DDT Follow-up
February 21, 2006 7:14 AM   Subscribe

Whatever became of the people who ate DDT in the early Seventies?

In the early seventies, some people decided to eat quantities of DDT to prove that digesting this banned pesticide had to negative side effects on the human body. These people received a lot of publicity at the time. Has there been any follow-ups to this story?

I had been thinking about this over the week and out of the blue someone asked me the same question.
posted by goalyeehah to Science & Nature (12 answers total)
Best answer: This probably doesn't quite answer your question, but I found this:

In one study involving humans, 17 people ate 35 mg/man daily (about 0.5 mg/kg daily) for 18 months suffering no ill-effect(25). In another study volunteers ate 0.31 to 0.61 mg/kg daily without any noticeable effects(26).
posted by Alison at 7:27 AM on February 21, 2006

Nothing happened, it thinned the shells of birds
posted by Napierzaza at 7:59 AM on February 21, 2006

I don't know; except to say that according some some estimates, that over a billion people have had direct exposure to DDT with no demonstrable negative consequences. When the stuff was first invented in the 40s they used to spray it on people directly by the thousands in places like Italy -- no problems that we know of. A few years back, Johns Hopkins just concluded the seventh study that failed to connect DDT to breast cancer. And contrary to Rachel Carson, it's not nearly as bad for birds as previously thought.

That said, I can't imagine using it in the volumes that we once did is necessarily healthy. But not allowing to be sprayed on the exteriors of hospitals in Africa only makes me conclude that the U.N. really does hate brown people and want them to get malaria. Because there's no effective subsitute and the health and environmental impacts of DDT are practically inconsequential compared to other chemicals they're perfectly okay with.
posted by Heminator at 8:01 AM on February 21, 2006

Why is DDT a hot topic all of a sudden? In the most recent Forbes, there are a couple of articles in regards to DDT and Malaria, and I find it curious that there is publicity surrounding it now.
posted by Todd Lokken at 8:02 AM on February 21, 2006

Because efforts to ban DDT have caused lots of people to get malaria. My guess is that anti-malariaists have been trying to get the ban overturned lately.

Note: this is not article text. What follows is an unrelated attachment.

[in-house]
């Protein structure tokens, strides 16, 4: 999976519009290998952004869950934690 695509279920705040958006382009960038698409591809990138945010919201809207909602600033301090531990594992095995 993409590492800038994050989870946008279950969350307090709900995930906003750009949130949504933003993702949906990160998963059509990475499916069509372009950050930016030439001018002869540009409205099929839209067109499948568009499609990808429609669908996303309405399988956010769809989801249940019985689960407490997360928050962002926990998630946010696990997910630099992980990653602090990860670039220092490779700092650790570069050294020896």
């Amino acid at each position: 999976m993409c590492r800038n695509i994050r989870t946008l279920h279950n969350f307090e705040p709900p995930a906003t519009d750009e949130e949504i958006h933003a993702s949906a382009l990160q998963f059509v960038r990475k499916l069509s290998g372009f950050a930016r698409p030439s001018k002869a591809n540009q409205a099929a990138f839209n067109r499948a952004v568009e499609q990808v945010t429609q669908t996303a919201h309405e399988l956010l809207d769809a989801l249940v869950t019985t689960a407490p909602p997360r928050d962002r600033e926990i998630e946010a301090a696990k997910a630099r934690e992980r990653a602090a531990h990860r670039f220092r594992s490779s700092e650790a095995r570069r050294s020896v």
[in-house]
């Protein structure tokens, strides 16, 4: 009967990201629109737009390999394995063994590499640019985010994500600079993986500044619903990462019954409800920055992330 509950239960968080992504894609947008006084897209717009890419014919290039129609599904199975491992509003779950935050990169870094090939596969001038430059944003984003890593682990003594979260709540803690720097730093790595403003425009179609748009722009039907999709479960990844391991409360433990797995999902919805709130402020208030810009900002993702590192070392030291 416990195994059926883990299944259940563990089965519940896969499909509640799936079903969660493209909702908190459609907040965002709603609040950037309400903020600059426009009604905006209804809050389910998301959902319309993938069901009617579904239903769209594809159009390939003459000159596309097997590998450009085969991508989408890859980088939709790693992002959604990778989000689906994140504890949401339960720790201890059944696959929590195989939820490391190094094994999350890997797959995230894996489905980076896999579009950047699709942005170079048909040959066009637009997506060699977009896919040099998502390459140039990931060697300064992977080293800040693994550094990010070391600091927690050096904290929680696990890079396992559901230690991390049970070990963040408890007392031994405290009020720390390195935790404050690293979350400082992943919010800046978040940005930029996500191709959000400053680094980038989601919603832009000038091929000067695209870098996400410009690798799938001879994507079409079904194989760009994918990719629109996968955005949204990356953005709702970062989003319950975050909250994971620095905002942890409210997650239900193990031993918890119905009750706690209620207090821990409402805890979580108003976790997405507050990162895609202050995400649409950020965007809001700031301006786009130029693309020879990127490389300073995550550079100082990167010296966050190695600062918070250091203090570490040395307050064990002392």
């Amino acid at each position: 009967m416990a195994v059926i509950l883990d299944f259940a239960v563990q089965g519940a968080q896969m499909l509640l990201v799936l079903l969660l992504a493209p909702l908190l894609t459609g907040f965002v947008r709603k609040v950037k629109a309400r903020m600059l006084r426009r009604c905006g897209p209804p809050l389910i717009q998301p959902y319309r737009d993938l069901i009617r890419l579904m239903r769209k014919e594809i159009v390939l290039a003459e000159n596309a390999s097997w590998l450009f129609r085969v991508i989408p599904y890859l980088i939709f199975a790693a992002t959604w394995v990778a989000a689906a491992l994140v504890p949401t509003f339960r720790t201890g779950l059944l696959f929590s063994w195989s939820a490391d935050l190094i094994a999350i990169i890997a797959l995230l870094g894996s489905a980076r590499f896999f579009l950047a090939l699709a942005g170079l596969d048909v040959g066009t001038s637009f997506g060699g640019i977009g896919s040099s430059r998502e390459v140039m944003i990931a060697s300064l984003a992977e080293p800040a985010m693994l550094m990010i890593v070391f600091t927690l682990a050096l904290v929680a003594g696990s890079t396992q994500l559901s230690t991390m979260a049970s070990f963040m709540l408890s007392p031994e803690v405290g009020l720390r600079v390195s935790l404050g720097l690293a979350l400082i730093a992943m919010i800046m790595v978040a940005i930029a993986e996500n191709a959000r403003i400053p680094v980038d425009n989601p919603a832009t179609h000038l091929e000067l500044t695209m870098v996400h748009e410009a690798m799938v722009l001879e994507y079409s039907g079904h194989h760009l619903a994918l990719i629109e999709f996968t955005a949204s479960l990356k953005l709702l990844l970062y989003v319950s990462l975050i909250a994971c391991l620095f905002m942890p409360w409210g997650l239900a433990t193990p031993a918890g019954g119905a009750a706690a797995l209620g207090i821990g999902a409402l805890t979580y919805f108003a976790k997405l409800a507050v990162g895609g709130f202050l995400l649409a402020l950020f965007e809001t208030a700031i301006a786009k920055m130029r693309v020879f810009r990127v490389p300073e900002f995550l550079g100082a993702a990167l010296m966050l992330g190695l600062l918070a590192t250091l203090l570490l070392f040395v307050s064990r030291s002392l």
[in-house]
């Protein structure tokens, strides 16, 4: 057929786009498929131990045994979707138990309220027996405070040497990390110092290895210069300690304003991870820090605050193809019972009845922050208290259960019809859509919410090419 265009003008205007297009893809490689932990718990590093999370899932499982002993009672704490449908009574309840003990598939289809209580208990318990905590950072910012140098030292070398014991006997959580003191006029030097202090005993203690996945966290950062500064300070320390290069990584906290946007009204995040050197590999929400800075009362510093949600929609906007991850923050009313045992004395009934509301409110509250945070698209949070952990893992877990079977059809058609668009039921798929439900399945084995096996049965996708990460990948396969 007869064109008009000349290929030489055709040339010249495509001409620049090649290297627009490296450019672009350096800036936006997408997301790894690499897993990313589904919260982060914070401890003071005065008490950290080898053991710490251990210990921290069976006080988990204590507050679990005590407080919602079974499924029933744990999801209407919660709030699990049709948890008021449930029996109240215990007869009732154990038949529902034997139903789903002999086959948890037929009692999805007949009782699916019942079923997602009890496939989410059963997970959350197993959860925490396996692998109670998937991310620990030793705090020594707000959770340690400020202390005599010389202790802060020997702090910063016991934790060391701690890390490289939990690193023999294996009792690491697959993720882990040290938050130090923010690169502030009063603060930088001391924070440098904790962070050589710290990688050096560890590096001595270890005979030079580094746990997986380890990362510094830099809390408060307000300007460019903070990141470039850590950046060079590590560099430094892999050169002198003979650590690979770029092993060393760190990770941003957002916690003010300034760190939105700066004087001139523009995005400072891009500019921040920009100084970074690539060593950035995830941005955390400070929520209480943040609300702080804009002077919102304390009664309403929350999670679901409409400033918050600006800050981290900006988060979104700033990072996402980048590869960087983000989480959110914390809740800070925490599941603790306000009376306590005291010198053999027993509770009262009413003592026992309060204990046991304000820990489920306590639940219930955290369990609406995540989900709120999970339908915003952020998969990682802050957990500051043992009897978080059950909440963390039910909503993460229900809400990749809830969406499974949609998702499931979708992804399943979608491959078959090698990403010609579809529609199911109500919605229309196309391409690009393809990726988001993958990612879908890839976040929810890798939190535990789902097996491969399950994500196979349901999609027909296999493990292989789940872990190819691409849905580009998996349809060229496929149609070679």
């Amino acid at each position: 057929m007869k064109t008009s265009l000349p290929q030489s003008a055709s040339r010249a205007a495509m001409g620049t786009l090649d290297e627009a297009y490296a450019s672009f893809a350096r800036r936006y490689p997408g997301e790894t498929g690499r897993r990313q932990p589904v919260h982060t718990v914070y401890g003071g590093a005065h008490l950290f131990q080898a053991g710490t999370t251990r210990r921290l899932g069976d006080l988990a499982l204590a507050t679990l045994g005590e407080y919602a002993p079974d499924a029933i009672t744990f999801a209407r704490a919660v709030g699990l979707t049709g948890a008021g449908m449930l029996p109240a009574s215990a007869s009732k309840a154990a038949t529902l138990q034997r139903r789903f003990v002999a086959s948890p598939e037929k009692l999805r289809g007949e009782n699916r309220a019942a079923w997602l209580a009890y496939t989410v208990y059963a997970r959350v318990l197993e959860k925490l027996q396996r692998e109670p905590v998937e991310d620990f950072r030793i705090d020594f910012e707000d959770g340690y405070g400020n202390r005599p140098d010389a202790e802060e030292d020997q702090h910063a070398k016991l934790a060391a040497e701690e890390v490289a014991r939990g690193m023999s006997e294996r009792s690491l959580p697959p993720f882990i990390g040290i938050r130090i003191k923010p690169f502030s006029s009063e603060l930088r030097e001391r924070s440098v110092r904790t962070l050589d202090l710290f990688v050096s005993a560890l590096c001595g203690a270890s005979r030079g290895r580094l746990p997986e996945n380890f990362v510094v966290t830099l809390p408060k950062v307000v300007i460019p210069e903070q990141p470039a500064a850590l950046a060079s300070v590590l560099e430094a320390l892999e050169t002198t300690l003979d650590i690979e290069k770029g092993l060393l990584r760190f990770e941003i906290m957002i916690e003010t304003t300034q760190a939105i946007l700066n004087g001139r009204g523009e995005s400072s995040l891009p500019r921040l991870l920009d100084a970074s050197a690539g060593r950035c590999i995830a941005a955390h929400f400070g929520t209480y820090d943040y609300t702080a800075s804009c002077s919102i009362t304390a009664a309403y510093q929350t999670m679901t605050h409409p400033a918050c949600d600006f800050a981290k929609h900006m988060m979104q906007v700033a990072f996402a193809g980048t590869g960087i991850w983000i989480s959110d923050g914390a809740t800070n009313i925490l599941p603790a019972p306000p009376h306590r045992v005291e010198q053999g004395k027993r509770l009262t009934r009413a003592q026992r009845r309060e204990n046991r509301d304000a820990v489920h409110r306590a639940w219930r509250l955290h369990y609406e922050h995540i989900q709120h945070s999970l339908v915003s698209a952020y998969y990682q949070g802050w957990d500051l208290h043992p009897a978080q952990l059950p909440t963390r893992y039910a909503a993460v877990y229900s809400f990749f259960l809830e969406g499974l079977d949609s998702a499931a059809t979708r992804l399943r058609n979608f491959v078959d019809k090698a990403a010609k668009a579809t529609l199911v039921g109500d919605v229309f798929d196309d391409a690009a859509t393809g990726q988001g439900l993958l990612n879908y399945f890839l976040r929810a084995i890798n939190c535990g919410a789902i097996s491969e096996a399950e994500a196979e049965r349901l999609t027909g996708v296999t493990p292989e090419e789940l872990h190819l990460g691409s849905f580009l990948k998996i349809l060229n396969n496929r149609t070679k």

posted by delmoi at 8:11 AM on February 21, 2006

To answer a question within a question here (trying not to hijack the thread), I think it actually started a about 5 years ago when Clinton, on his way out of office signed on to a treaty that reaffirmed the ban on DDT that angered the junk science crowd as well as the Africa issues activists. There was a New Yorker article and a few others in some other significant pubs (including one written by moi) within a year or so.

And lately the profile of Africa issues is also being raised thanks to Bono and Gates and other high profile people. And DDT is a major issue for Africa. I think Jeffrey Sachs did a study and concluded that if it wasn't for malaria Africa's economic productivity would be about a third higher. So fixing the malaria problem is a huge deal. If used judiciously, we could possibly eradicate malria in Africa as we have done just about everywhere else.
posted by Heminator at 8:14 AM on February 21, 2006

Best answer: And contrary to Rachel Carson, it's not nearly as bad for birds as previously thought.

utter bullshit. My own father did eggshell studies in the 1970s with DDT, and guess what? It thinned eggshells. He went to museums across the U.S. and measured eggshells collected before DDT was used and guess what? They were thicker. He dosed Barn Owls with DDT-laced meat. One of the females in the study would lay eggs, sit on them to incubate, the eggs would break and she'd try again. This continued until the owl lost all of its feathers from the energy expended and eventually died. Grisly.